by Takashi Sadahiro
Among the ruins in southern Egypt sits Abydos, a quiet town where the Temple of Seti I is located. Seti I was a pharaoh who reigned from 1290BC to 1279BC.
During a two-hour visit to the town recently, I saw only three European groups touring the temple. It seemed more popular with sparrows who flitted around in the sunshine in front of a relief.
Unlike Luxor, a popular tourist destination that is home to the Valley of the Kings, time seems to pass slowly in Abydos.
The town held such a powerful attraction to one free-spirited British woman that she spent the later years of her life, from 1952 to 1981, living near the temple.
Because she named her son Seti, after the pharaoh enshrined in the temple, she became widely known as "Omm Sety," or mother of Seti. She believed she was the reincarnation of a priestess in the temple 3,000 years ago who had fallen in love with the pharaoh and was forced to kill herself because their love affair was forbidden.
Omm Sety’s real name was Dorothy Eady. When she was 3 and living in a London suburb, she fell down some stairs and afterward began to believe she was the reincarnation of an ancient Egyptian priestess.
She said Seti I appeared in her dreams and talked to her. In 1933, she moved to Egypt and lived in a Cairo suburb. There she found a job cataloging excavated items at the Archaeology Ministry and serving as a visitor guide.
In 1952, she moved to Abydos and spent nearly 30 years there studying and following her faith until her death, according to a Japanese edition of "Omm Sety’s Egypt."
Omm Sety offered daily prayers based on ancient Egyptian rites.
Amir Karim, a 55-year-old Egyptian who lived near Omm Sety’s humble lodgings, said neighbors initially thought the British woman was eccentric.
"She spent most of the daytime in the temple, but in the afternoons she would visit a cafe in my neighborhood for tea," Karim said. "When we children approached, she drove us away, saying, ’Go away.’ "
But in about 1970, Omm Sety started to gain the respect of archaeologists worldwide for her deep knowledge and unique interpretation of ancient Egypt.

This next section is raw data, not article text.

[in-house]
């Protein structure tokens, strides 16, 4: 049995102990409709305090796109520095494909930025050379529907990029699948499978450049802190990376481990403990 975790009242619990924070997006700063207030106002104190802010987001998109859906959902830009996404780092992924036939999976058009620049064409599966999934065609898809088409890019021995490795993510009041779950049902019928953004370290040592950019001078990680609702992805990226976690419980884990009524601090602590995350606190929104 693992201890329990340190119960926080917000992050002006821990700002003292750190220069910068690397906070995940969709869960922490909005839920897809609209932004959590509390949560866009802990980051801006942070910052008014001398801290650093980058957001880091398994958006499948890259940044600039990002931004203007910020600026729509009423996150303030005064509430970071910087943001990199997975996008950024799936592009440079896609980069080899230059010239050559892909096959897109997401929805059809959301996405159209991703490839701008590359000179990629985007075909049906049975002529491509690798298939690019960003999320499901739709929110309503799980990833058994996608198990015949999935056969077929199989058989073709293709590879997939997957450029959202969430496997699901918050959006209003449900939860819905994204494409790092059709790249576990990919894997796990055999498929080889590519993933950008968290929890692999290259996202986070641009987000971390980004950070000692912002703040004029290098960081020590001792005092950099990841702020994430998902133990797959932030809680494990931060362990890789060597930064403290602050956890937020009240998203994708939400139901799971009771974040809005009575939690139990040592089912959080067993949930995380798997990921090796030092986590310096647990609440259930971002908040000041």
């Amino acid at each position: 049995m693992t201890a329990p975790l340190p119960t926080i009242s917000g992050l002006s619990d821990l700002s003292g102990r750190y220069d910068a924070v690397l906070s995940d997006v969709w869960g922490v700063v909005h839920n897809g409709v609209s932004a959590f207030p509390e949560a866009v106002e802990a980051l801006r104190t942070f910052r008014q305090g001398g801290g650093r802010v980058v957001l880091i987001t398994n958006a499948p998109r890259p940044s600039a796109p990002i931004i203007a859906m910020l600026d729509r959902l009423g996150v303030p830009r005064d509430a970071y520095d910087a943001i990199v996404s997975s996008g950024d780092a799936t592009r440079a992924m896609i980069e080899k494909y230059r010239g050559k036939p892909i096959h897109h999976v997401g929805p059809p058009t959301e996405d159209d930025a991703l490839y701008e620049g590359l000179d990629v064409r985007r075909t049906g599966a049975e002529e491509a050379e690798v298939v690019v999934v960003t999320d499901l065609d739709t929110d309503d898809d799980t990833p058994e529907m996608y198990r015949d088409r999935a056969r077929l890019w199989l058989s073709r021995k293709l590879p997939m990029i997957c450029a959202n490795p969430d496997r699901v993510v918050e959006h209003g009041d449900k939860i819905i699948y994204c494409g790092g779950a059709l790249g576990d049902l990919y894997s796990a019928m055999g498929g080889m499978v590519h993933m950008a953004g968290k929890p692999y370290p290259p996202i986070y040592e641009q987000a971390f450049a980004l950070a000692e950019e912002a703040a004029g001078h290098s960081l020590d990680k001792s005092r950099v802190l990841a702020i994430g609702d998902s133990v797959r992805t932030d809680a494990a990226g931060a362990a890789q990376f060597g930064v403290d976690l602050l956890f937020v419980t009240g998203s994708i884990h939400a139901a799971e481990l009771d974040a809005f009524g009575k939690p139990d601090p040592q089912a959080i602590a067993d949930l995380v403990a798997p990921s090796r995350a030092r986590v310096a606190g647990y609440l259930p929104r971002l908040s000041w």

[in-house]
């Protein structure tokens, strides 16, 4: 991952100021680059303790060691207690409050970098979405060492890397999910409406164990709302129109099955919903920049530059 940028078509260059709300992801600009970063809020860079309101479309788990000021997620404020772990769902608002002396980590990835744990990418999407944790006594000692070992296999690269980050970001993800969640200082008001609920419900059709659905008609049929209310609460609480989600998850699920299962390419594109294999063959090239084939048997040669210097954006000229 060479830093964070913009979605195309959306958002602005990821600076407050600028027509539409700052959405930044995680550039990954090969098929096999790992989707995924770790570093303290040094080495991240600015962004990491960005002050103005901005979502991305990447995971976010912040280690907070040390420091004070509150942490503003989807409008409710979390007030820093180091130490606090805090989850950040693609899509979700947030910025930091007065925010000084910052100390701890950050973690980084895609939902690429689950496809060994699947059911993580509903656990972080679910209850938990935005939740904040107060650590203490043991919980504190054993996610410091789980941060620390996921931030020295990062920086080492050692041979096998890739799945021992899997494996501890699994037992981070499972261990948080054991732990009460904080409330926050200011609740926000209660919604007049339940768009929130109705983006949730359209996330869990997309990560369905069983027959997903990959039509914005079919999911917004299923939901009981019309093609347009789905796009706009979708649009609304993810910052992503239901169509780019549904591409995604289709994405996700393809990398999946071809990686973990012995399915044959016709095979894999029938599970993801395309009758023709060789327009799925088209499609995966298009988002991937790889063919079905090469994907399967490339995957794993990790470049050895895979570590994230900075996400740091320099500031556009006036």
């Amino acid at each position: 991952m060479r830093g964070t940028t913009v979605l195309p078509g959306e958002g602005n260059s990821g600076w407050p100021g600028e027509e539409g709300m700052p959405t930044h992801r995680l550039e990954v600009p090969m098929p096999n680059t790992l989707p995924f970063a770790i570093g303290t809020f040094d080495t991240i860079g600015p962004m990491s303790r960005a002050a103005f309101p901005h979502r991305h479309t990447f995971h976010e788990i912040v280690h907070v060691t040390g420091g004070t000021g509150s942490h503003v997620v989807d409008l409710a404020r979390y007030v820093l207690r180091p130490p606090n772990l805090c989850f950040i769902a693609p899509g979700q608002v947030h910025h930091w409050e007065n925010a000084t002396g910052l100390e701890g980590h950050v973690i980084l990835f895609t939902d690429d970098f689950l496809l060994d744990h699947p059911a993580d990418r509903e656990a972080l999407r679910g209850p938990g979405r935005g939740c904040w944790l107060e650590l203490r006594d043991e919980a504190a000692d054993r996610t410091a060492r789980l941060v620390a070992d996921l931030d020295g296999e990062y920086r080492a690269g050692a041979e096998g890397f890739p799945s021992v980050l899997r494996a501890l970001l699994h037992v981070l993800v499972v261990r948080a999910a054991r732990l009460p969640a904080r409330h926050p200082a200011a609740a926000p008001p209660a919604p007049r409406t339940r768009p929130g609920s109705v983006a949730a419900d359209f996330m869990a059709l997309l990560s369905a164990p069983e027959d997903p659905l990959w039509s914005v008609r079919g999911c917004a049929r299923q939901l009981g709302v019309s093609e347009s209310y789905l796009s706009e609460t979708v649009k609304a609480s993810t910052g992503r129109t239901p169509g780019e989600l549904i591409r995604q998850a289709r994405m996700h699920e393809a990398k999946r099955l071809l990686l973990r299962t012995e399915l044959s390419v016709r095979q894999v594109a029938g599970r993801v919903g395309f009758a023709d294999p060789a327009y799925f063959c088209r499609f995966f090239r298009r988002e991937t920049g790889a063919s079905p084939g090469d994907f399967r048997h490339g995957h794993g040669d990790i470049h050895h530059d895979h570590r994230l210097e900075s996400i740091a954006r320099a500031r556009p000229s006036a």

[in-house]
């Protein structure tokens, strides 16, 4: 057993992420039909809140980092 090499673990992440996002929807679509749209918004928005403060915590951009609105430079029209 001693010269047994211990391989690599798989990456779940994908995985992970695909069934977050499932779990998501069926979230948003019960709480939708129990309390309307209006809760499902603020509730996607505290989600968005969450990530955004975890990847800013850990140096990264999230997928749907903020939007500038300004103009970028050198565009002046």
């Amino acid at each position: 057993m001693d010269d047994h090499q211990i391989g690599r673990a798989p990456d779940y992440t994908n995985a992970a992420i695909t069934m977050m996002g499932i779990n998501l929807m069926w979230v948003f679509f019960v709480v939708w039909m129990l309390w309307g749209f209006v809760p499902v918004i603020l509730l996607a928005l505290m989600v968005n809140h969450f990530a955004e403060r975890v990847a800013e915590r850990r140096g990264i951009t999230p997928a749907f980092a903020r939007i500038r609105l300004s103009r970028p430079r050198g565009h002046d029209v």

David O’Connor, a US scholar who recently published the book "Abydos," described Omm Sety as a cheerful and intelligent woman, and said she genuinely believed she was the reincarnation of an ancient Egyptian.
Omm Sety sometimes correctly predicted the whereabouts of unearthed ruins, claiming that she remembered them from her previous life.
Rather than a supernatural phenomenon, however, it may have been her shrewd observations from intensive studies of ancient Egypt.
At the core of her faith were such concepts as "reincarnation" and "afterlife."
The Temple of Seti I enshrines seven deities in ancient Egypt, with Osiris as the head deity. According to myth, Osiris was killed by his younger brother, and his body was chopped into pieces that were then scattered across Egypt.
Osiris’ wife, the goddess Isis who was also his sister, used her magical powers to bring the pieces of her husband’s body back together. She then became pregnant with Horus, the god of the sky.
Beginning about 2000 BC during the Middle Kingdom, religion underwent a process of mass democratization, with not only pharaohs but commoners believing they would be reborn as gods. As a result, many visitors flocked to Abydos, which came to be regarded as a holy place.
But faith in the afterlife died out with the rise of Christianity.
Manami Yahata, an archaeologist based in Egypt, said, "Worshippers of Osiris started to decrease when the Coptic sect of Christianity grew in Egypt, and pilgrimages to Abydos ended."
In Egypt today, the history of Abydos is no longer taught in schools.